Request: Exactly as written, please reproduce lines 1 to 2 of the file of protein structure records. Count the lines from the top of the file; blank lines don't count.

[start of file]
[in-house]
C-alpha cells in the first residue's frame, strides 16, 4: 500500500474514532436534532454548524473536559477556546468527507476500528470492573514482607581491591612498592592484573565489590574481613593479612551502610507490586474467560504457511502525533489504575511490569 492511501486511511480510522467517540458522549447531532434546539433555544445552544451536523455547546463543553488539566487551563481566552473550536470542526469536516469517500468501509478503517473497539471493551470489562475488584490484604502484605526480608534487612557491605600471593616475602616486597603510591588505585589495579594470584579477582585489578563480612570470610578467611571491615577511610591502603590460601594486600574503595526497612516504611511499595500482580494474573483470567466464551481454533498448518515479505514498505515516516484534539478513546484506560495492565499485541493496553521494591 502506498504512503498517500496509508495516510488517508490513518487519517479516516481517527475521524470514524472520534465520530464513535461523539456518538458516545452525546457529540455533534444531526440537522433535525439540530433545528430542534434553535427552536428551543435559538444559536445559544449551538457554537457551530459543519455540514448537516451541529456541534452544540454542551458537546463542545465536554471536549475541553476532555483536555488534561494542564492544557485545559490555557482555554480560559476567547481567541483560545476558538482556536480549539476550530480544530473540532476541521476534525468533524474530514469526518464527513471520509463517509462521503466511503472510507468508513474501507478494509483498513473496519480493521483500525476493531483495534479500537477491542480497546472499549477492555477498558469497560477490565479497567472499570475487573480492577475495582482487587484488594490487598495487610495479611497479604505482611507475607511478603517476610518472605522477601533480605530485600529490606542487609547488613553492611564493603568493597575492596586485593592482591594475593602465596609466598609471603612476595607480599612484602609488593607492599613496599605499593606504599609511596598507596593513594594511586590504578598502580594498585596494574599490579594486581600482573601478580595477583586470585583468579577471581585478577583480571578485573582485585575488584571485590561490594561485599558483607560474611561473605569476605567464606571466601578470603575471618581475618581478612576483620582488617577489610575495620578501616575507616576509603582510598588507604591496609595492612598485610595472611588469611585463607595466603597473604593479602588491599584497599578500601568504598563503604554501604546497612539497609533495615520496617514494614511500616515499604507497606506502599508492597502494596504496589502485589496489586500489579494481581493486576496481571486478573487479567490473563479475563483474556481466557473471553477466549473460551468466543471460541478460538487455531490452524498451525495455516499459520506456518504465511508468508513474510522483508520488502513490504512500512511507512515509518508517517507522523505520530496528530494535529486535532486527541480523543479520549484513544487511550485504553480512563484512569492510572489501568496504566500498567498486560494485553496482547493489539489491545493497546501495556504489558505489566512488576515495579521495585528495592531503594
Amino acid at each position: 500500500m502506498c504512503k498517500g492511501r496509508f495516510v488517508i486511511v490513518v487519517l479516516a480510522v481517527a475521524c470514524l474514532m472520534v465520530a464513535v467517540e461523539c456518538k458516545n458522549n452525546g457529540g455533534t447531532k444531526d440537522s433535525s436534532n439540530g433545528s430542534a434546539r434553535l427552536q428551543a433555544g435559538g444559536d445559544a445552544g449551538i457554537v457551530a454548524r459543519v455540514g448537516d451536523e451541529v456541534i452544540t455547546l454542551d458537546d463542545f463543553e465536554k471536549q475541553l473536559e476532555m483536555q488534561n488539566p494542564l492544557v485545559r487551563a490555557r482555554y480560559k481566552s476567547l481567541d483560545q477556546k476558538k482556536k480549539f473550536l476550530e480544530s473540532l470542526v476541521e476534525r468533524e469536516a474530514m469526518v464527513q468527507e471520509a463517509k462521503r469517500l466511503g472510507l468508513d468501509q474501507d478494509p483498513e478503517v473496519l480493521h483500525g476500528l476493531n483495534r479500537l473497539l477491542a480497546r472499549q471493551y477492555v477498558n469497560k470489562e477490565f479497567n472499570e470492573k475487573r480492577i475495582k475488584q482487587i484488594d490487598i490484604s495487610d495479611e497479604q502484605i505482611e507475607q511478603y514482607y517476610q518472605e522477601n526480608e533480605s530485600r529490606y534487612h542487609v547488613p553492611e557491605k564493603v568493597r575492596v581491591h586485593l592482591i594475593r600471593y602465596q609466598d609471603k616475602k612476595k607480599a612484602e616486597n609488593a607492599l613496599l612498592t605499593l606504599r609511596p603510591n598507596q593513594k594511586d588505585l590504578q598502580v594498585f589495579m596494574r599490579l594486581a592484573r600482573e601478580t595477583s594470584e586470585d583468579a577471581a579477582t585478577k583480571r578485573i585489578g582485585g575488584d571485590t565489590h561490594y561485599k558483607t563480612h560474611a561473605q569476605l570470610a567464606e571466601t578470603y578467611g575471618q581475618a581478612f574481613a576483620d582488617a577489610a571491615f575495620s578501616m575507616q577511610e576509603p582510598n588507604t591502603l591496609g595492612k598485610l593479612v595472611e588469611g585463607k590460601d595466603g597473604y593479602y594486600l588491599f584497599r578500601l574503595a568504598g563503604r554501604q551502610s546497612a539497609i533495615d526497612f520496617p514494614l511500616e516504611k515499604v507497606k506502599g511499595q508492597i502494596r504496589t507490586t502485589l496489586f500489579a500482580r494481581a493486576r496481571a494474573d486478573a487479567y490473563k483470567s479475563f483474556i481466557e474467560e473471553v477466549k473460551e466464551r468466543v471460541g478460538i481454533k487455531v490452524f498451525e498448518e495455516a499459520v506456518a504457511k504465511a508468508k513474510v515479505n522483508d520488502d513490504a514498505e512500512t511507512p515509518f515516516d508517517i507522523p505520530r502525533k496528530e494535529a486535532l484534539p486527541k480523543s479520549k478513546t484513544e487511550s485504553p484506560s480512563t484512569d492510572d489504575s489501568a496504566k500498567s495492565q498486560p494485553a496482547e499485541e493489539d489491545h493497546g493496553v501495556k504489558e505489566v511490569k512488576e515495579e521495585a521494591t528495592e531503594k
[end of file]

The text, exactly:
[in-house]
C-alpha cells in the first residue's frame, strides 16, 4: 500500500474514532436534532454548524473536559477556546468527507476500528470492573514482607581491591612498592592484573565489590574481613593479612551502610507490586474467560504457511502525533489504575511490569 492511501486511511480510522467517540458522549447531532434546539433555544445552544451536523455547546463543553488539566487551563481566552473550536470542526469536516469517500468501509478503517473497539471493551470489562475488584490484604502484605526480608534487612557491605600471593616475602616486597603510591588505585589495579594470584579477582585489578563480612570470610578467611571491615577511610591502603590460601594486600574503595526497612516504611511499595500482580494474573483470567466464551481454533498448518515479505514498505515516516484534539478513546484506560495492565499485541493496553521494591 502506498504512503498517500496509508495516510488517508490513518487519517479516516481517527475521524470514524472520534465520530464513535461523539456518538458516545452525546457529540455533534444531526440537522433535525439540530433545528430542534434553535427552536428551543435559538444559536445559544449551538457554537457551530459543519455540514448537516451541529456541534452544540454542551458537546463542545465536554471536549475541553476532555483536555488534561494542564492544557485545559490555557482555554480560559476567547481567541483560545476558538482556536480549539476550530480544530473540532476541521476534525468533524474530514469526518464527513471520509463517509462521503466511503472510507468508513474501507478494509483498513473496519480493521483500525476493531483495534479500537477491542480497546472499549477492555477498558469497560477490565479497567472499570475487573480492577475495582482487587484488594490487598495487610495479611497479604505482611507475607511478603517476610518472605522477601533480605530485600529490606542487609547488613553492611564493603568493597575492596586485593592482591594475593602465596609466598609471603612476595607480599612484602609488593607492599613496599605499593606504599609511596598507596593513594594511586590504578598502580594498585596494574599490579594486581600482573601478580595477583586470585583468579577471581585478577583480571578485573582485585575488584571485590561490594561485599558483607560474611561473605569476605567464606571466601578470603575471618581475618581478612576483620582488617577489610575495620578501616575507616576509603582510598588507604591496609595492612598485610595472611588469611585463607595466603597473604593479602588491599584497599578500601568504598563503604554501604546497612539497609533495615520496617514494614511500616515499604507497606506502599508492597502494596504496589502485589496489586500489579494481581493486576496481571486478573487479567490473563479475563483474556481466557473471553477466549473460551468466543471460541478460538487455531490452524498451525495455516499459520506456518504465511508468508513474510522483508520488502513490504512500512511507512515509518508517517507522523505520530496528530494535529486535532486527541480523543479520549484513544487511550485504553480512563484512569492510572489501568496504566500498567498486560494485553496482547493489539489491545493497546501495556504489558505489566512488576515495579521495585528495592531503594